Monk, Cats Tease Potential in Dominant Win

Malik Monk had struggled through two games, which led to some worries on the part of Kentucky fans.

The Wildcats, you see, would need their dynamic guard in top form when they took on the tough tests their rugged non-conference schedule had to offer.

Well, when the stage got big, Monk stepped up. John Calipari thought he would, and it wasn’t just some hunch.

“Malik Monk had one of the best shootarounds that any of my players have had in the last few years,” Calipari said. “And I expected he would go in and play well.”

With the attention of the college basketball world on Madison Square Garden for the annual State Farm Champions Classic, Monk proved his coach right. He and the freshmen-laden Wildcats had a coming-out party in the Big Apple, with No. 2 UK (3-0) racing past No. 13 Michigan State (0-2), 69-48, behind Monk’s 23 points.

“The group of freshmen, they’re not ordinary freshmen,” said Isaiah Briscoe, who scored 21 points. “They pick up things fast, they listen and they know how to play basketball. We don’t even really run a lot of plays, so that’s big for the freshmen. Malik played well today. I knew he was due for a good game shooting wise. I told him that before the game. He shot well.”

Monk’s shooting was key in making the Spartans pay for their defensive game plan, which was centered on stopping penetration. His seven 3-pointers had Michigan State reeling by the end of the evening.

“We knew they were going to pack the lane in because (De’Aaron) Fox and Briscoe get in the lane every time they can,” Fox said. “So, I just had to be prepared. They set me up well and I was just able to knock down the shots.”

His big night came on the heels of combined 3-for-12 shooting from deep against Canisius and Stephen F. Austin. The improvement came thanks to both that solid shootaround and continuing effort he’s been making with his shot.

“Staying low and stepping into my shot every time, not being casual,” Monk said. “Coach Cal likes to say that. Staying low, stepping into my shot and just every shot the same. Try to focus on every shot the same and it goes smooth.”

Treating every shot the same in an environment like the one Monk played in on Tuesday night, however, is easier said than done. Though the gyms aren’t quite as well known back home, Monk counted on his experiences as a high schooler to cope.

“Coming from Bentonville, Arkansas, I was like the top player in Arkansas, so every game was packed for me,” Monk said. “I had a lot of adversity because I committed to Kentucky. I’m used to a lot of fans and ‘ooohs’ and all that stuff. Adversity, I’m used to all that.”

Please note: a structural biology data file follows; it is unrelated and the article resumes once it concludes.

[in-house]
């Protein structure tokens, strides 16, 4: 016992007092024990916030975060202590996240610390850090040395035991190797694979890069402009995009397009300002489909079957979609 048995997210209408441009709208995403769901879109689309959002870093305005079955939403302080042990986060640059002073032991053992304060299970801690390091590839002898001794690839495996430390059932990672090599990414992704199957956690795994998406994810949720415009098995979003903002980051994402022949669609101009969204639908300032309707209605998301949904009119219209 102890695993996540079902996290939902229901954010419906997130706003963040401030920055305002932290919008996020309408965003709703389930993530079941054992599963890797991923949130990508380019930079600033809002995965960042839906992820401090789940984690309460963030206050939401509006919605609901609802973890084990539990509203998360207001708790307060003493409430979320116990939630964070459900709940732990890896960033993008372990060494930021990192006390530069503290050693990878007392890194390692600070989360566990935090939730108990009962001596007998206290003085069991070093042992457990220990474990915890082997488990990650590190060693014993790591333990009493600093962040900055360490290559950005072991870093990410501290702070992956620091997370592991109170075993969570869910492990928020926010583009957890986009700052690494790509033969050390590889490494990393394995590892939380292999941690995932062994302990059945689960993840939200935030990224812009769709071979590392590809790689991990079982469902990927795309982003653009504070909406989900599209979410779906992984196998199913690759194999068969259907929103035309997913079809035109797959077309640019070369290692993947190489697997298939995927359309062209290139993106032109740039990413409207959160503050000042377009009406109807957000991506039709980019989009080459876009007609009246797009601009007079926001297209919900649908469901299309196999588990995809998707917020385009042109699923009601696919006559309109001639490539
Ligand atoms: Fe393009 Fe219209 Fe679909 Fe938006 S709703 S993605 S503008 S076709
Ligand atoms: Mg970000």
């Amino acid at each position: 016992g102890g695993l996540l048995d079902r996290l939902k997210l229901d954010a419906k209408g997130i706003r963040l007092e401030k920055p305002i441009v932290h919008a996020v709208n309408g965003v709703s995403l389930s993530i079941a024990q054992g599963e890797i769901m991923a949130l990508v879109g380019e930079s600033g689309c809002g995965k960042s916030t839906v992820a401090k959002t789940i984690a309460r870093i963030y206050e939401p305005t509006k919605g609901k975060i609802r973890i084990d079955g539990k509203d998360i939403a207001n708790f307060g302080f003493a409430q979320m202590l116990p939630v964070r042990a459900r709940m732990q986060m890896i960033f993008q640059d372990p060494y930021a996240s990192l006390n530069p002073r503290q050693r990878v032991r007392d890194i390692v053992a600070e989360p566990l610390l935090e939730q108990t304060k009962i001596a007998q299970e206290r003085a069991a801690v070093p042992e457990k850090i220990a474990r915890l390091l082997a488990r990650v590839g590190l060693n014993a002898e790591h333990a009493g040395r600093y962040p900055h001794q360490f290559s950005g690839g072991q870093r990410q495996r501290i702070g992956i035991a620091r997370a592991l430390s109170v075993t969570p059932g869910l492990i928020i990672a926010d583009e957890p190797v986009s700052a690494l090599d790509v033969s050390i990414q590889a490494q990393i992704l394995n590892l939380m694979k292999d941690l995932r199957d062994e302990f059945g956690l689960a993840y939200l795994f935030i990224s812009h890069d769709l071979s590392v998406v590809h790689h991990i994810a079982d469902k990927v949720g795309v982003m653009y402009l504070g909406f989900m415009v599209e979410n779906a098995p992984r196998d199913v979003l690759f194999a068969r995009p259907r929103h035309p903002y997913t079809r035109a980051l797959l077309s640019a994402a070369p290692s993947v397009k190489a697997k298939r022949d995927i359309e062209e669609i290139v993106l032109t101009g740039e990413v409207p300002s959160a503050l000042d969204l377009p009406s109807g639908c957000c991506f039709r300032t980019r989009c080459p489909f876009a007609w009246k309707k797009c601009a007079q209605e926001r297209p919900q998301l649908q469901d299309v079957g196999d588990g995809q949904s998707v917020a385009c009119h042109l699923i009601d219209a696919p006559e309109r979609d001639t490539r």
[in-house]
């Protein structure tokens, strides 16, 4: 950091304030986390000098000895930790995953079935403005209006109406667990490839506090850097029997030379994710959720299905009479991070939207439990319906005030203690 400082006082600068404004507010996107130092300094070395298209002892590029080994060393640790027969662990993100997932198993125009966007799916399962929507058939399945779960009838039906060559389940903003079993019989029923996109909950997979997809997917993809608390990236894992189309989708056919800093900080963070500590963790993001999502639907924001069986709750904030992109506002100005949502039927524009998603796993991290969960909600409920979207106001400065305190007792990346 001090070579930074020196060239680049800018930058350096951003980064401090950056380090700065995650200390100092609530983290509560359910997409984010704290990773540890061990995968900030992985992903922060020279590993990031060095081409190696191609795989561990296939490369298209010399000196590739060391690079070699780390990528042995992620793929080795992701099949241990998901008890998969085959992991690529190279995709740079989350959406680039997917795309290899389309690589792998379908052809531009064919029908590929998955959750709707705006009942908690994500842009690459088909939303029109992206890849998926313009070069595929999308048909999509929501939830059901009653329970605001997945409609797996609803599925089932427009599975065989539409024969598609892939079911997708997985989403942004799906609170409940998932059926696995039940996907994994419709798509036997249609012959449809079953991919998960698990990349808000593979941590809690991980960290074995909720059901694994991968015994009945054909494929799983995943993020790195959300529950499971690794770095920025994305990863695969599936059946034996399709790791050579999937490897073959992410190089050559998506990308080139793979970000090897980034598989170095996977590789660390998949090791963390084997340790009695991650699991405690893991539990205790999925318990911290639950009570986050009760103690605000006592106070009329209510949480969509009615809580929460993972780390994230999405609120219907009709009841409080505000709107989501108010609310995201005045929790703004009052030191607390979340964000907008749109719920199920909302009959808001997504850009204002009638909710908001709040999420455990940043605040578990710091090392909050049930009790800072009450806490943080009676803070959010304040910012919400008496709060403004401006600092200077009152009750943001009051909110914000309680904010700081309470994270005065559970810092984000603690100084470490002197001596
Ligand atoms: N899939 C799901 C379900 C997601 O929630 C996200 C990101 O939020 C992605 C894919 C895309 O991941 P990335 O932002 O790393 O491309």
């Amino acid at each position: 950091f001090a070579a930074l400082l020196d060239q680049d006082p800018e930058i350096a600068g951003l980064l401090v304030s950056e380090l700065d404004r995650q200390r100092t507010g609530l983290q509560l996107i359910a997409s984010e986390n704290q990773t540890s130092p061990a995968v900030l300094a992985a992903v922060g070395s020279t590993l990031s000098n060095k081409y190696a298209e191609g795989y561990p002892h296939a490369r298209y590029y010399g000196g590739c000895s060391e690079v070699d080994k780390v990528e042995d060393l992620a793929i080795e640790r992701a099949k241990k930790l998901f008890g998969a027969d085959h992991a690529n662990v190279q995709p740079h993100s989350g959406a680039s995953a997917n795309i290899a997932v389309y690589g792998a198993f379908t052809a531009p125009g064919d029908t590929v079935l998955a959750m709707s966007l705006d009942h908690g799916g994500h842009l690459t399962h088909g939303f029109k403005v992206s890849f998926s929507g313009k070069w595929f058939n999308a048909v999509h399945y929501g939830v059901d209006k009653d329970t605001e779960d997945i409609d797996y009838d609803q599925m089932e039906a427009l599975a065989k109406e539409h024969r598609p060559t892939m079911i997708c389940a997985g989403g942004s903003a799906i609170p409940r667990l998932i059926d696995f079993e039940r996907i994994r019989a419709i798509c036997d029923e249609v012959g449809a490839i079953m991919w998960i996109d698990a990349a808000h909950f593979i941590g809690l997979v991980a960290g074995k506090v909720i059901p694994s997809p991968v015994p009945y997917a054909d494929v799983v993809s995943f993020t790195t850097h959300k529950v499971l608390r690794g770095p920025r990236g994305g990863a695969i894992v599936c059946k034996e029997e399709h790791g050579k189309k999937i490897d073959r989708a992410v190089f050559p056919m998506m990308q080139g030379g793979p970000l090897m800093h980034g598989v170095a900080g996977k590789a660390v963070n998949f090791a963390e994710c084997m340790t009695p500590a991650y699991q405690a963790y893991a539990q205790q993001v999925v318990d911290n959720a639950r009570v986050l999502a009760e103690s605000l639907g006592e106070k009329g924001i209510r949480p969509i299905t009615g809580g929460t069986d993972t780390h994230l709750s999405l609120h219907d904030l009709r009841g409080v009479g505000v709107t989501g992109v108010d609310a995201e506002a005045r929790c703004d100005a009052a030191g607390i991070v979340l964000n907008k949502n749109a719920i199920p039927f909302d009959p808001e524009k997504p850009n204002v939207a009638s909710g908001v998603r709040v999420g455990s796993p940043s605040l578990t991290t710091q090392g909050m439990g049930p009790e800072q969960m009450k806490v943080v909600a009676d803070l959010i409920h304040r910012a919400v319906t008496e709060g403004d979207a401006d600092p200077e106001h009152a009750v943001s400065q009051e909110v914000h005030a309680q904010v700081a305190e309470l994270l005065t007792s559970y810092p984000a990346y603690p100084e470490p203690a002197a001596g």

That’s why Monk was able to put all the hype to the side and focus first on that shootaround, then on the game. In the process, he gave Calipari the ammunition he needed to make one of the most powerful points that came out of the team’s trip to New York City.

“We had two other players on the team that had so-so shootarounds and guess what,” Calipari said. “They had so-so games, and it was a great lesson. Because getting him and De’Aaron to not be casual. They think they’re getting ready for an AAU game. They’re hungry. They need a hot dog right before the game. ‘Can I get something to eat?’ What are you talking about?

“So these guys play casual, they practice casual and that’s what we gotta teach them. You can’t be. They gotta have another habit. They gotta create another habit of really getting after it.”

UK certainly got after it against the Spartans, particularly on defense. The Cats suffocated their opponents to the tune of 0.66 points per possession and 20 turnovers, making Michigan State play like “an AAU team,” according to Tom Izzo.

Coach Cal wasn’t going to get carried away, though. He remembers what UK looked like a couple nights ago.

“It’s the same freshmen that played against Canisius and we were down with three minutes to go in the first half,” Calipari said. “We got a long way to go. This shows us what we’re capable of. Now we have to build from this and have to convince them of that, that if we become a great defensive team…”
 
Calipari didn’t finish that sentence, perhaps because there’s no telling what the future looks like if the Cats realize their defensive potential.